Last week in a photographers forum I responded to a readers posted images of India which mainly showed centered individuals in the frames and little else.  My response to the post was:

I'm starting to develop what may turn into a troubling attitude about such things.  I've lived in Asia most of my adult life, over 23+ years to date.  I've been most everywhere from the ship breaking yards in India to the long necked villages of northern Thailand.  It is indeed good to enrich ones lives with more knowledge and to experience more of the world.

The troubled attitude:  When I first glanced at your thumbnails and like most images I see of the region I feel a bit offended.  When we go to the zoo we photograph the great apes and tigers and lemurs and show them because they are unusual, different.. so we photograph them in their cages and gawk at the images.  I'm offended when we do this with people no matter how different their culture is from ours.  These are humans and if the most we can come up with that makes them interesting is their difference in looks then I feel offended.

IMO.. it's not enough to show the common pictures we see of these people that only show their differences in appearance.  Tour bus loads of tourists do that.  We have a greater responsibility to these places we visit.  With animals I greatly prefer photographing them running and playing or tracking their next meal.. the natural things they do in the course of being 'wild animals' which encompasses more than their appearance.  An eagle flying or catching a fish or fighting in mid-air does justice to the eagle.  A picture showing only an eagle.. does nothing.

 

One small girl stands out from her peers with eyes you'll never forget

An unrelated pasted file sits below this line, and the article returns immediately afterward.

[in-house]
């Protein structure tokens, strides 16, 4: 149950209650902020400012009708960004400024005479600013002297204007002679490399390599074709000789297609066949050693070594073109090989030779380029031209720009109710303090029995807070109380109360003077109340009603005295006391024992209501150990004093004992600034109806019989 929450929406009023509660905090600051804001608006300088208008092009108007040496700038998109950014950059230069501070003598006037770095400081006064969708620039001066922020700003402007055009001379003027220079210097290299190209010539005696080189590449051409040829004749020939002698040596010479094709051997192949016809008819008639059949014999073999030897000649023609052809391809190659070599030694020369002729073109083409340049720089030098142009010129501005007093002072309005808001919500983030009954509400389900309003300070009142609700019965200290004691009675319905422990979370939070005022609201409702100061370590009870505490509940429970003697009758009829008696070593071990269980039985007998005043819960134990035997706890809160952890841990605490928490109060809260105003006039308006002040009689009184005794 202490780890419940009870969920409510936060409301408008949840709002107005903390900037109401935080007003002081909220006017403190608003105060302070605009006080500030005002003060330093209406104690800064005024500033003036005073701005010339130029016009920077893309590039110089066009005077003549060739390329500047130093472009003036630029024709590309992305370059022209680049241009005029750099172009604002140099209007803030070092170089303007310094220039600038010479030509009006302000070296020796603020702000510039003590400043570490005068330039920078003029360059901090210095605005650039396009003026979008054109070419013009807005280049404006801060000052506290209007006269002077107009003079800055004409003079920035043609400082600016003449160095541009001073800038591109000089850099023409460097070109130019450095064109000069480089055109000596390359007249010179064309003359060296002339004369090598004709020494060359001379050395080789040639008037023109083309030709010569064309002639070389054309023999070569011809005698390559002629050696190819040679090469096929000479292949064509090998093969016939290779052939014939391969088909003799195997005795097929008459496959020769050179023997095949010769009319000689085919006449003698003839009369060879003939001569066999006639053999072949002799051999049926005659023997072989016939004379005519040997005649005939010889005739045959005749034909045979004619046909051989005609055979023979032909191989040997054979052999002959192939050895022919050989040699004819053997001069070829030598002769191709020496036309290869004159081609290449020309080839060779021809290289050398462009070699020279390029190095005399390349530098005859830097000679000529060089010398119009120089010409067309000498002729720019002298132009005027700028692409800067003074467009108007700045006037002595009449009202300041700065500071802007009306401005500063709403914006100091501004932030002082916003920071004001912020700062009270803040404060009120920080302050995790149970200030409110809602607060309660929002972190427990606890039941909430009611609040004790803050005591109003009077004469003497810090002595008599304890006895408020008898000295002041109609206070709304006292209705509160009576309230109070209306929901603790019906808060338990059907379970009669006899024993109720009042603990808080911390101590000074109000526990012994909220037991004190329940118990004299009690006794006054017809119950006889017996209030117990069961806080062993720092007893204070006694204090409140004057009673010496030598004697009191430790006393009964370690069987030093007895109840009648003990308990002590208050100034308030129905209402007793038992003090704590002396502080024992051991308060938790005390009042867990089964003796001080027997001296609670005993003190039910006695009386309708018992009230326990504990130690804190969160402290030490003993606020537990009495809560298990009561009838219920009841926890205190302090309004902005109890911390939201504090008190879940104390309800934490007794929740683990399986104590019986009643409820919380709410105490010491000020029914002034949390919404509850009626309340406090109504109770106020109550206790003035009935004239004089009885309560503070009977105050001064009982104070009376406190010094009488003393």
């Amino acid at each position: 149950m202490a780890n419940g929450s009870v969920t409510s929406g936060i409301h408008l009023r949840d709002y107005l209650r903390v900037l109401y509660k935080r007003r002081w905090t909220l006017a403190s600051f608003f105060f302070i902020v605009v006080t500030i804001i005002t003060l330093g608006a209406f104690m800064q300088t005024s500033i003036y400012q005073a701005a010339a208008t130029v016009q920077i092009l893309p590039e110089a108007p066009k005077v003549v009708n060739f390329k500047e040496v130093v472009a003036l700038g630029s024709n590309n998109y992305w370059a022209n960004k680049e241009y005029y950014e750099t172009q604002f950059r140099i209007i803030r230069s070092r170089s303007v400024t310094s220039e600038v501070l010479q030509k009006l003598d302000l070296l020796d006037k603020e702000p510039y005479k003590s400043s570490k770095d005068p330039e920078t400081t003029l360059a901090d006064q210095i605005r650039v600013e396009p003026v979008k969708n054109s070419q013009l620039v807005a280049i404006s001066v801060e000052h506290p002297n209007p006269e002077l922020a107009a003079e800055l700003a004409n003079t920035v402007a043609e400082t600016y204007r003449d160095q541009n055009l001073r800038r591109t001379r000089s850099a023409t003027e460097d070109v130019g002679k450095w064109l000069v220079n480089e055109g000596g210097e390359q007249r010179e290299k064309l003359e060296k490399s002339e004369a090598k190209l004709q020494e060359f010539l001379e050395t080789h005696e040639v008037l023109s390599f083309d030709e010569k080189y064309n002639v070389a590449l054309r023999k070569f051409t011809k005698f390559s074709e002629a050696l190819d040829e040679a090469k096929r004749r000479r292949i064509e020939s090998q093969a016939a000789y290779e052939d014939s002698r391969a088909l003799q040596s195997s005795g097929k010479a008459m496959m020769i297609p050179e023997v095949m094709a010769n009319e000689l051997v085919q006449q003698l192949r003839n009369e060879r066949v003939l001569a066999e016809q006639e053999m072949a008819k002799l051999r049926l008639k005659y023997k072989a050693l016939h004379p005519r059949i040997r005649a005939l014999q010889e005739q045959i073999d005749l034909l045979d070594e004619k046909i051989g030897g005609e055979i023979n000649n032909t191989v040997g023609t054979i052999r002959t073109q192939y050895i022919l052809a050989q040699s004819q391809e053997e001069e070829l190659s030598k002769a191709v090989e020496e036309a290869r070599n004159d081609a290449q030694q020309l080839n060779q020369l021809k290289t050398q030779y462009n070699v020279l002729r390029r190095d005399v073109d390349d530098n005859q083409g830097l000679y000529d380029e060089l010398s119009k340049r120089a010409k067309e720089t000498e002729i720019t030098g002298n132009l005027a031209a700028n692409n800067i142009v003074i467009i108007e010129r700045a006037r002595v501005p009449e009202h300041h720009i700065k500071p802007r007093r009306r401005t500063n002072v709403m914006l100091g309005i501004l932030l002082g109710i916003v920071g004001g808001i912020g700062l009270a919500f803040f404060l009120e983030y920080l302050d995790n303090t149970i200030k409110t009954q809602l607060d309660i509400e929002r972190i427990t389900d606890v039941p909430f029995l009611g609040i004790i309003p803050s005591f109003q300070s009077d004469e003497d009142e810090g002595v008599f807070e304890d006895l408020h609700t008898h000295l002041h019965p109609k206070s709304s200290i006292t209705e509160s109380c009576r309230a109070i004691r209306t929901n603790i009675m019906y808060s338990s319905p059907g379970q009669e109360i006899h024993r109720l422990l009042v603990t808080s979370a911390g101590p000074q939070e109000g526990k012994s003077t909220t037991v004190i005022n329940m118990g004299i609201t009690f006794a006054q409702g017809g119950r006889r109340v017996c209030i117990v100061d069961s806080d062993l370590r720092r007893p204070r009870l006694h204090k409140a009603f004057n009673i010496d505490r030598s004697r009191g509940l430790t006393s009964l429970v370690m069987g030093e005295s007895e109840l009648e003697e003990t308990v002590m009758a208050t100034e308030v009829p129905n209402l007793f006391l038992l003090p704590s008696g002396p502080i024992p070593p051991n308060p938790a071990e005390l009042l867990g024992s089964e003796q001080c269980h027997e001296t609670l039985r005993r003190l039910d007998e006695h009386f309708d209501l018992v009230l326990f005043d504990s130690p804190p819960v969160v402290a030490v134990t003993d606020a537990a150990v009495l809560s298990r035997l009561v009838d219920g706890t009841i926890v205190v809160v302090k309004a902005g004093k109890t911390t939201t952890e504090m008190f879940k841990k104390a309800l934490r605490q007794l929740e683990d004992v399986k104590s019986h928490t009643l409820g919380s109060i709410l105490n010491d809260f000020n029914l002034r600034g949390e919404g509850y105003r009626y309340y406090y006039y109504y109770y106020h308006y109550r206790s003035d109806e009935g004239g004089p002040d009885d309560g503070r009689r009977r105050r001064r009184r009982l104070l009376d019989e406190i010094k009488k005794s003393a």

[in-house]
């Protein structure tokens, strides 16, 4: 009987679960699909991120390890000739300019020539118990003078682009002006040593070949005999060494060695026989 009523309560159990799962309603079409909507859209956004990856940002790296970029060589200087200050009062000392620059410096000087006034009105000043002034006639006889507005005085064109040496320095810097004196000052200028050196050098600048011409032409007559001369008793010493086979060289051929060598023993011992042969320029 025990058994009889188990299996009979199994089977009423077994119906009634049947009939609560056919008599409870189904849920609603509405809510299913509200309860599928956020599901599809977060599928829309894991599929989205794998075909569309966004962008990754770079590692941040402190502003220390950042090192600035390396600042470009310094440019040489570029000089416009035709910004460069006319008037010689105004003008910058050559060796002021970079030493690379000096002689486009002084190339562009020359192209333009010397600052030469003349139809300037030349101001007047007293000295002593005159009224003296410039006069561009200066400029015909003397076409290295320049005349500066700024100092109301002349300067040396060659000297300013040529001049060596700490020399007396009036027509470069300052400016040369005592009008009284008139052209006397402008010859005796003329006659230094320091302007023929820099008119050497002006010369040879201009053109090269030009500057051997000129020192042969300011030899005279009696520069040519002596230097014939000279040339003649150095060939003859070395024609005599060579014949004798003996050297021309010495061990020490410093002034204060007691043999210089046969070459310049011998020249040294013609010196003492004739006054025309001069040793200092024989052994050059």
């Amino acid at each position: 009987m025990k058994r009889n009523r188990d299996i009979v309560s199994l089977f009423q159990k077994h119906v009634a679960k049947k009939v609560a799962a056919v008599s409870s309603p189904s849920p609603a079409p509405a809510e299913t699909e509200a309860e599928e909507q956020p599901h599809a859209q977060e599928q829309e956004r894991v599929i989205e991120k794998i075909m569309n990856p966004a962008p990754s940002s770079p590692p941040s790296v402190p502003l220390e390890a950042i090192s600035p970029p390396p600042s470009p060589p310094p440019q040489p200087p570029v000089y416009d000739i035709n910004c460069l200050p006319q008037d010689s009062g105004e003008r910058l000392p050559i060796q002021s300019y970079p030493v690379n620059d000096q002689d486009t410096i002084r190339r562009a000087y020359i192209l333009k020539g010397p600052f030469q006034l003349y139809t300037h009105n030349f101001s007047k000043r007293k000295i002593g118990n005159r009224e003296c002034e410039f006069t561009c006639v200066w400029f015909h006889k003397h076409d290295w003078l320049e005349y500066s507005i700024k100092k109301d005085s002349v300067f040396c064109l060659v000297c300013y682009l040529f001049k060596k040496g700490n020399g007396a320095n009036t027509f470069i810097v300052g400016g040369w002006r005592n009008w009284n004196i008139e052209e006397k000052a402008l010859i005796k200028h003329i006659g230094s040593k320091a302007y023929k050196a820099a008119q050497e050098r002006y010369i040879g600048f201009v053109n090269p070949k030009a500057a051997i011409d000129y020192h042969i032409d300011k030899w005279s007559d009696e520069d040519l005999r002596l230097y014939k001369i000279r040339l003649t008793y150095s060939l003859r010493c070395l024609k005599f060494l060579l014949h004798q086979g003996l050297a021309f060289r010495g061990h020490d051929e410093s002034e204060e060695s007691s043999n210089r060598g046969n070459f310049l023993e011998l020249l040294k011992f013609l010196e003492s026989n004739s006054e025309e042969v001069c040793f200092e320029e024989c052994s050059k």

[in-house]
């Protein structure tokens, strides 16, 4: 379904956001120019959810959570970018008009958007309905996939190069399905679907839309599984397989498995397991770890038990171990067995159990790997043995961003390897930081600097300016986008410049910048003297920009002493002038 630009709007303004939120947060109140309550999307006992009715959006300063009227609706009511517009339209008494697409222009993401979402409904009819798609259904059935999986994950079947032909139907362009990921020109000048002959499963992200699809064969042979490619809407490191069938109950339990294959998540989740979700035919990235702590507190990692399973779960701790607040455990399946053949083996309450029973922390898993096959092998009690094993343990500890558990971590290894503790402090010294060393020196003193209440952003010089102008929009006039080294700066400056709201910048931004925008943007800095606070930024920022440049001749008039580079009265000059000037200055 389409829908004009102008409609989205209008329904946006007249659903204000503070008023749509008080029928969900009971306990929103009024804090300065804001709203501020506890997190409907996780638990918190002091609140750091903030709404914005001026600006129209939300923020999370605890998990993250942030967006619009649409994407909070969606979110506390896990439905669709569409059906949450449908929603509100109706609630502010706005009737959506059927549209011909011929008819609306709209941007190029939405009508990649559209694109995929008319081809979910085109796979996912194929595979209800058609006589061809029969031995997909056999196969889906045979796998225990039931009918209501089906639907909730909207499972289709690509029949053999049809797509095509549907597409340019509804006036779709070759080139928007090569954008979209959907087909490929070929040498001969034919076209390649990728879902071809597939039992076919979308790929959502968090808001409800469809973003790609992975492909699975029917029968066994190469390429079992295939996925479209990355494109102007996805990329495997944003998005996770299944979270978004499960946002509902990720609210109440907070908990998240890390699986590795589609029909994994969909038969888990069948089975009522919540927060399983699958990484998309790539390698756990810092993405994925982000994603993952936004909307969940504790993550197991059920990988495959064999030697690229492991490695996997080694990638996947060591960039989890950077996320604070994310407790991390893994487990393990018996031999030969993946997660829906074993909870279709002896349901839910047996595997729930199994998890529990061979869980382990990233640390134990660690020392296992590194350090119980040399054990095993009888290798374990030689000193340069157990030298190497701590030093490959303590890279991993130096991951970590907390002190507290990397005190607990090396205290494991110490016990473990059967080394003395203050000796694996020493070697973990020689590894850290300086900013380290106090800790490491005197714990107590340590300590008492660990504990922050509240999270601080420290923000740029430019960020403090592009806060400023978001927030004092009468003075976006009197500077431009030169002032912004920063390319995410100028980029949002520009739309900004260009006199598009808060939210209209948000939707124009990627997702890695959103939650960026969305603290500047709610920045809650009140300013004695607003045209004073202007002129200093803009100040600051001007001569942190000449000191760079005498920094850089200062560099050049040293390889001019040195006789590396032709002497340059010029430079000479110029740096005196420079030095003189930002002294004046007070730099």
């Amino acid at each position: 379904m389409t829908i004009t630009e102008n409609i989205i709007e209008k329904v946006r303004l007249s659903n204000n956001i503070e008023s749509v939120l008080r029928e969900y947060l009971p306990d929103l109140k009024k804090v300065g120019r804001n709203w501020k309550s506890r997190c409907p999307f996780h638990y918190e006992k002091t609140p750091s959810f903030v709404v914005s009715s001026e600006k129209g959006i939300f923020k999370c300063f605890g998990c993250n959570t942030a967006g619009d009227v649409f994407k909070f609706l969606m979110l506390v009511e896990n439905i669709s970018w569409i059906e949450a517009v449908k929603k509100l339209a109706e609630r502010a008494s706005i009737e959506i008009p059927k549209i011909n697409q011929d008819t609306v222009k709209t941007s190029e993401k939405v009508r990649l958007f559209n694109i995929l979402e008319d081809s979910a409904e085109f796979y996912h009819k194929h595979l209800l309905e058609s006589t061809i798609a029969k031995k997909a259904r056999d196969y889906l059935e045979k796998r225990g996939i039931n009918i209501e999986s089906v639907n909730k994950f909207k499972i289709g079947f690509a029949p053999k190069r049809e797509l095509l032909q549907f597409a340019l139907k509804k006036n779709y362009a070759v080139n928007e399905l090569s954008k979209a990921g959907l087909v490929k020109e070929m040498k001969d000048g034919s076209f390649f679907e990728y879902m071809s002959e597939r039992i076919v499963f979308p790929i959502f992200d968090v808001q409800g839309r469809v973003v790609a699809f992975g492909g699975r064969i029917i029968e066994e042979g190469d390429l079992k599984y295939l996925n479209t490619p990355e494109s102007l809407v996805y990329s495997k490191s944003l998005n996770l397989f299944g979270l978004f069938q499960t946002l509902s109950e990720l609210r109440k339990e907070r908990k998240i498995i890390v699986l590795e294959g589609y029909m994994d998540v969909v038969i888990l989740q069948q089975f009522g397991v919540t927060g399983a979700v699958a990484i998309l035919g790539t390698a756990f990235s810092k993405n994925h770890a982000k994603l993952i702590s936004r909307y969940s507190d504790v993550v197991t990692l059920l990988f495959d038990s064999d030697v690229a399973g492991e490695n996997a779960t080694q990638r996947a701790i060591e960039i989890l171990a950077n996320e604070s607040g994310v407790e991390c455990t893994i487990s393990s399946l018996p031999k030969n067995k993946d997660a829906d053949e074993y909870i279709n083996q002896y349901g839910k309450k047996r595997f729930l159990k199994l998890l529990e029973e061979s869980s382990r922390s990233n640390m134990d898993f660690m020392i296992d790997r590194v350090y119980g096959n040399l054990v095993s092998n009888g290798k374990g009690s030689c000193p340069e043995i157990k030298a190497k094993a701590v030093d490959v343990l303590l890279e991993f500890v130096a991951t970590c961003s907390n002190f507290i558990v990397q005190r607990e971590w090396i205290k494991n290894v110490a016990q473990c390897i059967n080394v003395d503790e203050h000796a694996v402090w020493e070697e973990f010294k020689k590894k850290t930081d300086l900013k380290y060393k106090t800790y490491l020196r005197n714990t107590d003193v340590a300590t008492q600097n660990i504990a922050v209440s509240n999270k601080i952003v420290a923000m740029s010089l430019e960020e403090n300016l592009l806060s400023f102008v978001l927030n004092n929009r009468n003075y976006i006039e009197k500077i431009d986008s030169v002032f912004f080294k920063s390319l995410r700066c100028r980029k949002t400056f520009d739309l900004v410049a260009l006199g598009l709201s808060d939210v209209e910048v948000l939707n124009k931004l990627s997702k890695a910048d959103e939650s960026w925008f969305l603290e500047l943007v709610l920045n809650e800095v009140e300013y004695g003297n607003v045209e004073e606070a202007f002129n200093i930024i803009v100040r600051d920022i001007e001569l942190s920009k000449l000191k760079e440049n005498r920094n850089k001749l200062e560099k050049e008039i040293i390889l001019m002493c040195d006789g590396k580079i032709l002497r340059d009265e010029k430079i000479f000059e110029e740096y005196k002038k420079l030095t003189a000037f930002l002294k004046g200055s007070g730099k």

One small girl stands out from her peers with eyes you'll never forget

 

We need to show these people interacting, living, laughing, suffering.. and bring in much more than a centered picture of someone who looks different than us.

I understand the depth of my time in Asia has led me to think differently than my fellow westerners about many things.. and perhaps its over the top to actually feel offended about such pictures.  It just seemed an appropriate time to vent..

I think this works better if our expectations are realistic.  I do a fair amount of work for NGO's in the area and I've taken on much on my own.  I know I won't change the world or even a country.. but I have changed the lives of individuals and once even a small village.

Images invoke emotion, and emotion plays on our impulses.  Giving is most often impulsive.  The better the work the more zeros on the check.  That's the business aspect of this sort of work.

 

Looking out from the wire of the Mae La Refugee Camp.  His life stops at this wire.

Looking out from the wire of the Mae La Refugee Camp.  His life stops at this wire

 

The personal toll can be much different.  Its difficult to return 'home' knowing people are still living in these conditions, and the personal contacts you make.. the little girl who needed medical care, the smart student wanting to study medicine, or the long food lines at the refugee camps.. the images don't easily go away.  And I won't let them go away.